I have no regrets about launching Salon. For the life of me, I can't imagine doing anything else.
After Watergate, which happened when I was in college, I became increasingly inspired by journalism as a way to change the world. It sounds corny, but to wake the public up, to serve a higher cause.
Journalism is not just a cause, its also a wacky profession.
I actually do think the history is so epic that it actually kind of writes itself.
Most Sunday magazines, with the New York Times as an exception, are kind of sleepy, weekend service vehicles to move living room products.
My favorite thing is still journalism. I'm almost 50. This has been my life ever since I was in college.
I knew I wanted to be a journalist ever since I was a teenager. While it is interesting and gratifying to be on the business side and to see how that all works, the main reason I kept a business role here was to protect the editorial integrity of Salon.
While I'm critical to the Bush presidency, it's been enormously beneficial for Salon because we're seen as kind of an aggressive watchdog on the Bush White House. Particularly since Florida, our readership hit a whole new level, and we held onto those readers.
I got kicked out of high school, so I couldn't get into very many colleges.
I know that doesn't sound very radical and webby of me to say that but I think the New York Times is important. I also think there's an occasional piece that will pop out.
EFR has incredible leverage to the rising uranium price and its projects have massive potential.
We are upgrading UEX to a Buy rating; new CEO Roger Lemaitre changes everything.
...it is the Far Right today that establishes the terms of the nuclear debate. And in this context, in a room ringing with hysterical pleas on behalf of Reagan's eerie laser-beam technology, the MacBundys of the world seem eminently, refreshingly sane.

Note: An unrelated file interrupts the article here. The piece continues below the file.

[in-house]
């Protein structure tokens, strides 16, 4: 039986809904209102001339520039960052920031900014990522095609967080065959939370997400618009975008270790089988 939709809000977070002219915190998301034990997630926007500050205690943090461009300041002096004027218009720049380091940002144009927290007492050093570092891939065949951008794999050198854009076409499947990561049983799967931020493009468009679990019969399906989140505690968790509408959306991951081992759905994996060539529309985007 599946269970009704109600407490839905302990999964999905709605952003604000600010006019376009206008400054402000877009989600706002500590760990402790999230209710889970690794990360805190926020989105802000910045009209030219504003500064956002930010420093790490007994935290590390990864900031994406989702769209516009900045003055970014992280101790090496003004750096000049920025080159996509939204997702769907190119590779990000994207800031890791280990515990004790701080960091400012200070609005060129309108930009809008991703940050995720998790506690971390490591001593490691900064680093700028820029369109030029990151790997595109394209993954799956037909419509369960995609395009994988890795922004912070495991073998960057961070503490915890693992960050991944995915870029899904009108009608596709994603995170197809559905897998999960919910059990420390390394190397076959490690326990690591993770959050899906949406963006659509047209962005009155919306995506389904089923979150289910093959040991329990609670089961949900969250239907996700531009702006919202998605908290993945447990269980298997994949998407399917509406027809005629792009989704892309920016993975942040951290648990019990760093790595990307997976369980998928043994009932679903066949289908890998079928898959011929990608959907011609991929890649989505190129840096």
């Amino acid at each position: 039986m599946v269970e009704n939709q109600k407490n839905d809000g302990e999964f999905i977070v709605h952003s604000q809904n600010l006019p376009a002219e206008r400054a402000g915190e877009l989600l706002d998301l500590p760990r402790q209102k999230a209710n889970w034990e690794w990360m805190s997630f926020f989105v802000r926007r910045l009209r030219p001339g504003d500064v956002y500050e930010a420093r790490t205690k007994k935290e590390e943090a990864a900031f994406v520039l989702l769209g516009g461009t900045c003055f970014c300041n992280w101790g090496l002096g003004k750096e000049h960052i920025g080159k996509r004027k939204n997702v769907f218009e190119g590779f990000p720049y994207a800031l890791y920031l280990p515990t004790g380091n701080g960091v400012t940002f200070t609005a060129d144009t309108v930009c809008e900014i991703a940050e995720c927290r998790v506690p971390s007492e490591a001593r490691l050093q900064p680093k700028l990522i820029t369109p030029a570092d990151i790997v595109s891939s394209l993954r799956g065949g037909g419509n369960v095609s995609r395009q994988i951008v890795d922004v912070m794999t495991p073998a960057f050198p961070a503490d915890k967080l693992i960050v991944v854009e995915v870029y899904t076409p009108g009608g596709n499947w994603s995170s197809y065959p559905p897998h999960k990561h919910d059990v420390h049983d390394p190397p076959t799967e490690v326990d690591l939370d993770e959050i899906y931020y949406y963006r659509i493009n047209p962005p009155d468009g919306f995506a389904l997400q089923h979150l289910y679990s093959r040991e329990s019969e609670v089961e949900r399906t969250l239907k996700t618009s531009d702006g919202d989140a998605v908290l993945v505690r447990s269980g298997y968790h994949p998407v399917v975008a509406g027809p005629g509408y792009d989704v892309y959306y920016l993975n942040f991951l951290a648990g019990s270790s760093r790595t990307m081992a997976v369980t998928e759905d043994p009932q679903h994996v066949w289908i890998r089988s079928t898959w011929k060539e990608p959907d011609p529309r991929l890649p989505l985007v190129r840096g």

Other than that one year, Salon has been very cautious about the way it spends money. For instance, since last year, we've had virtually no marketing budget. It's just word of mouth. And our circulation continues to grow that way by breaking news stories.
I came at age in the '60s, and initially my hopes and dreams were invested in politics and the movements of the time - the anti-war movement, the civil rights movement. I worked on Bobby Kennedy's campaign for president as a teenager in California and the night he was killed.
A lot of my idealism was frustrated by the end of the '60s because of the way things went with the assassinations and the sense that the political establishment was so fixed in its ways you couldn't change anything.
Expect URZ stock to perform well as mining begins at Nichols Ranch.
FCU's PLS discovery has quickly become one of the most exciting stories in the uranium sector.
Do I regret taking the company public? Yes and no. Yes, because it put us under enormous pressure for a young company to go public at that point in its history, something you never could have done in the old days.
They may be a little more high brow than we are.
There are not that many new media brands you can say that about nowadays.
It's like a cast of actors; you're all working together closely under pressure to produce something everyday. And when we put up an issue, it's like the curtains opening on a new play. I really like that daily sense of surprise.
Even more important maybe, or equally more important at least, is they don't have to scrap for a living.
The entire American media apparatus bought into the drug war - which is an enormously damaging and costly undertaking for this country - and there wasn't enough critical reporting about it and that's why it's gotten out of hand.
The only school that let me in was U.C. Santa Cruz, which is where I went. They didn't have a journalism program, so I took sociology, which is the closest thing to journalism.
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